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Design with Fruit Trees

Fruit trees are the perfect landscape choice in many ways: gorgeous blossoms, foliage for shade on a summer day, tasty fruit and usually great fall color. Even in winter, the bare branches of most fruit trees provide interest in the landscape.

That being said, there are some things to think about before planting. For one thing, many fruit trees require more care than other trees. You’ll need to deal with the harvest, which from a full-size mature tree can be overwhelming, not to mention difficult to reach. Do you really want to climb to the top of a 50-foot tree? (I’ve always left that fruit for the birds.) You’ll probably also have to deal with preventing pests and diseases, and you may need to thin overly productive trees and prop up heavy branches. Plus, these trees can take up a lot of space.

Fortunately, these problems can be lessened, or in the case of the space hogs, completely eliminated. Start by practicing good garden techniques. A good mix of plants, an organic growing system and an Integrated Pest Management (IPM) approach can go a long way toward reducing pest and disease problems. The individual fruit you harvest might not be quite as picture perfect as those grown commercially, but it will be naturally grown and equally, if not more, tasty.

As for space, there are dwarf and semidwarf varieties of most common fruit trees (though check on final size, because even these can be large). Summer pruning is also a must to keep trees in check. You might have to prune one more time than you normally would, but if you start when the tree is small and keep it that way, it’s not that involved. If you want to be fancy, consider growing your fruit tree as an espalier or along a fence. Again, the pruning may be more involved, but once you’ve started, it’s easy to keep it going.

Specialty trees also are gaining in popularity. Growers have developed colonnade trees (sentinels that stand upright rather than spreading out), which are a great choice for a modern landscape. There are also more and more multigraft varieties; you may end up with several types of peaches or plums on one trunk. Choose wisely and you can get early, mid-, and late-season varieties to extend the fruit season. Or look for trunks with several different fruits grafted on; they’re less common, but they are out there.


Directions to planting a Fruit tree

  1. Dig a hole at least wide enough for the roots of your tree so that none of them are bent. Make it deep enough for the tree's roots to be completely covered. A wider hole is better, if possible, since that will make it easier for the tree to grow.
  2. Chip away at the sides of your hole to break any compacted soil - this will make it easier for your tree's roots to grow beyond the initial hole.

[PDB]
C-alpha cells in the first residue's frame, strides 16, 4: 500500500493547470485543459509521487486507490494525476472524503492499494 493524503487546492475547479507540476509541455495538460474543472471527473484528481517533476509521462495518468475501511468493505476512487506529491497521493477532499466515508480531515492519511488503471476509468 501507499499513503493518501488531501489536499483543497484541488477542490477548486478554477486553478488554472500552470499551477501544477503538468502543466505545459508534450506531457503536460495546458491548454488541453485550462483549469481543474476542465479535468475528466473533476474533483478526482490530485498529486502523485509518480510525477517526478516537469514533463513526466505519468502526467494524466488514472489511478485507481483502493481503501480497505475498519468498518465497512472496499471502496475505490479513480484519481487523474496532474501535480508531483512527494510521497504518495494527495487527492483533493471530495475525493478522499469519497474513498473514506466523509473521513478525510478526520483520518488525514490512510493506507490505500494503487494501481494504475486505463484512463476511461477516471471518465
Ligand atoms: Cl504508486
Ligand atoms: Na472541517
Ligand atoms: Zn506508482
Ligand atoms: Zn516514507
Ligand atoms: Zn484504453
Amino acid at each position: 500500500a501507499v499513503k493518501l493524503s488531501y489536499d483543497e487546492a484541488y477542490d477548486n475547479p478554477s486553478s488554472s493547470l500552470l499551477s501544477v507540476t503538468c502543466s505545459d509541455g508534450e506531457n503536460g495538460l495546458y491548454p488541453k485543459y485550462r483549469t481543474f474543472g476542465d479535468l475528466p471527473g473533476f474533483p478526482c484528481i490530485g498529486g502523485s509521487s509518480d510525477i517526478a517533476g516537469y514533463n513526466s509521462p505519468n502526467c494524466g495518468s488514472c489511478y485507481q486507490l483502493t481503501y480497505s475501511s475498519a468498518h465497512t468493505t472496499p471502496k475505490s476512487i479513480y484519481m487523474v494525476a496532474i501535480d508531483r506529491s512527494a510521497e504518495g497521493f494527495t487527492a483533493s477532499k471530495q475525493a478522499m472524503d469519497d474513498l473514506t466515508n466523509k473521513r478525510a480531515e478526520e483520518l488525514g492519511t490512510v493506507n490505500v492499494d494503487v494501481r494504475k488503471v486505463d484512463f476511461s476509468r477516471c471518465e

3. Most Bare root trees from Bay Laurel Nursery do not need to be staked. But if yours does, use at least a five or six foot garden stake hammered about two feet into the bottom of the hole a little off center on the southern side, if possible.
  4. Make a mound of soil a few inches high in the bottom of the hole with what you dug out. Pat the soil down.
  5. Carefully place your fruit tree in to the hole, centered on the mound and spreading its roots. The tree has a graft union (sometimes called a bud union) visible where the root stock is grafted to the trunk. This should be placed slightly above the existing ground level. It is better to plant a little high than low since trees often settle.
  6. Amending the soil with nutrients may be necessary.  However, it is better not to overdo it since doing so will create an artificial environment for the tree that in the long run will stunt growth. Check with your local garden center and buy whatever amendment is recommended for your soil. Many garden centers now promote organic gardening, so  it should be easy to find one in your area that can help you to produce fruit that is grown without harmful chemicals.
  7. Start filling in the excavated soil that you have amended into the hole, carefully covering over just the roots. Gently pat down the soil a little and then water to help the soil settle around the roots.
  8. Continue adding layers of soil, repeating the process of patting it down slightly and watering to help the soil settle and fill in any air holes. Fill in up to the original ground level.
  9. Use any leftover soil to build a raised circle around the tree to keep water in. Ideally, the circle should be about four feet in diameter. Placing organic material such as leaves, mulch or bark inside the circle can help protect the tree's roots and help water retention.  Make sure that you keep any mulch away from the trunk of the tree.
  10. Overwatering before leafing out is the biggest cause of tree failure!  While the trees are dormant, they are using no water, so it is very important to not water them any more than is absolutely necessary to prevent the roots from drying out.

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